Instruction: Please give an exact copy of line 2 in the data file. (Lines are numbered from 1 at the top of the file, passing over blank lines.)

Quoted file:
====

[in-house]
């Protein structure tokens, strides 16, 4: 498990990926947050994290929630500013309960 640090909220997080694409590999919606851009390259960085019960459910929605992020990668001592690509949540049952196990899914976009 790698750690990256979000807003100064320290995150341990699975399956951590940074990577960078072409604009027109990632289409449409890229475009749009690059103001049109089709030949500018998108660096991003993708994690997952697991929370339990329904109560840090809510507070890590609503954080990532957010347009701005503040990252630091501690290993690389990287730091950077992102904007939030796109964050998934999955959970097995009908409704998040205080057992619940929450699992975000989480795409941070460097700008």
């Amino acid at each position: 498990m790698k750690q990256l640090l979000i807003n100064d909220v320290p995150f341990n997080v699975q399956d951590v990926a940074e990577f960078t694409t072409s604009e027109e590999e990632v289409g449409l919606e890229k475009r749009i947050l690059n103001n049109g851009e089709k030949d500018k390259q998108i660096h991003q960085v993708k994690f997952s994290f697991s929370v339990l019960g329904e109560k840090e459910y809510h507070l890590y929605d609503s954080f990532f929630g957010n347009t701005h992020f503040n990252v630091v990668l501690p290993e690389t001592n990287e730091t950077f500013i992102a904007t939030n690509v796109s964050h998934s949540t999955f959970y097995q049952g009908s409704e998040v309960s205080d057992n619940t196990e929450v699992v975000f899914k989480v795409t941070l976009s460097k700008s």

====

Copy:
């Protein structure tokens, strides 16, 4: 498990990926947050994290929630500013309960 640090909220997080694409590999919606851009390259960085019960459910929605992020990668001592690509949540049952196990899914976009 790698750690990256979000807003100064320290995150341990699975399956951590940074990577960078072409604009027109990632289409449409890229475009749009690059103001049109089709030949500018998108660096991003993708994690997952697991929370339990329904109560840090809510507070890590609503954080990532957010347009701005503040990252630091501690290993690389990287730091950077992102904007939030796109964050998934999955959970097995009908409704998040205080057992619940929450699992975000989480795409941070460097700008």